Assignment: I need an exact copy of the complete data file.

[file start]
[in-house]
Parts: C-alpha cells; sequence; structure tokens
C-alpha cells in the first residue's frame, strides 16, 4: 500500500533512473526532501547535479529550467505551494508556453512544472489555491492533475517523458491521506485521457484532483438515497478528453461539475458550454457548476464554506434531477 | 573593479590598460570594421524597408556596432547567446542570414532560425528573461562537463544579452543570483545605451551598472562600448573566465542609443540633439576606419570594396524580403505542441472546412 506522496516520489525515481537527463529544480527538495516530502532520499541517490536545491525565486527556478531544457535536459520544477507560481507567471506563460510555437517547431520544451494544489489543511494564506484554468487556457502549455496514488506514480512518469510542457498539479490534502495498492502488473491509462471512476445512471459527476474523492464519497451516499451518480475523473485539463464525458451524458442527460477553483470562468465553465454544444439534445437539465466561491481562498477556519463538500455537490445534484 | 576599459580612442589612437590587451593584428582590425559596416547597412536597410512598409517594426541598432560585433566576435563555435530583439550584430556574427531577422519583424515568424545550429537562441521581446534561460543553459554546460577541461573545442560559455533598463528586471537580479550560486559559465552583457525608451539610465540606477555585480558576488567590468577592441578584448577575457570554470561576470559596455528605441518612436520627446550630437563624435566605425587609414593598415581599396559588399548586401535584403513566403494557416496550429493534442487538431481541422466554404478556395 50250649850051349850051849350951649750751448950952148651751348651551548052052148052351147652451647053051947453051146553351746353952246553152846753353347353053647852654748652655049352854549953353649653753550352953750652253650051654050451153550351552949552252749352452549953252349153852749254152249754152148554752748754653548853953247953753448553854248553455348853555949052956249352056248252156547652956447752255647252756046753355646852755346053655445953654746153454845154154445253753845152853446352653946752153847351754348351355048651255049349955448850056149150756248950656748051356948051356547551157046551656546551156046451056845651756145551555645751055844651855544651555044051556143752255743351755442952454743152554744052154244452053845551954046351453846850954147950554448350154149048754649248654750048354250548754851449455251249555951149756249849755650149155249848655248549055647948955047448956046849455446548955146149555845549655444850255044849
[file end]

[in-house]
Parts: C-alpha cells; sequence; structure tokens
C-alpha cells in the first residue's frame, strides 16, 4: 500500500533512473526532501547535479529550467505551494508556453512544472489555491492533475517523458491521506485521457484532483438515497478528453461539475458550454457548476464554506434531477 | 573593479590598460570594421524597408556596432547567446542570414532560425528573461562537463544579452543570483545605451551598472562600448573566465542609443540633439576606419570594396524580403505542441472546412 506522496516520489525515481537527463529544480527538495516530502532520499541517490536545491525565486527556478531544457535536459520544477507560481507567471506563460510555437517547431520544451494544489489543511494564506484554468487556457502549455496514488506514480512518469510542457498539479490534502495498492502488473491509462471512476445512471459527476474523492464519497451516499451518480475523473485539463464525458451524458442527460477553483470562468465553465454544444439534445437539465466561491481562498477556519463538500455537490445534484 | 576599459580612442589612437590587451593584428582590425559596416547597412536597410512598409517594426541598432560585433566576435563555435530583439550584430556574427531577422519583424515568424545550429537562441521581446534561460543553459554546460577541461573545442560559455533598463528586471537580479550560486559559465552583457525608451539610465540606477555585480558576488567590468577592441578584448577575457570554470561576470559596455528605441518612436520627446550630437563624435566605425587609414593598415581599396559588399548586401535584403513566403494557416496550429493534442487538431481541422466554404478556395 50250649850051349850051849350951649750751448950952148651751348651551548052052148052351147652451647053051947453051146553351746353952246553152846753353347353053647852654748652655049352854549953353649653753550352953750652253650051654050451153550351552949552252749352452549953252349153852749254152249754152148554752748754653548853953247953753448553854248553455348853555949052956249352056248252156547652956447752255647252756046753355646852755346053655445953654746153454845154154445253753845152853446352653946752153847351754348351355048651255049349955448850056149150756248950656748051356948051356547551157046551656546551156046451056845651756145551555645751055844651855544651555044051556143752255743351755442952454743152554744052154244452053845551954046351453846850954147950554448350154149048754649248654750048354250548754851449455251249555951149756249849755650149155249848655248549055647948955047448956046849455446548955146149555845549655444850255044849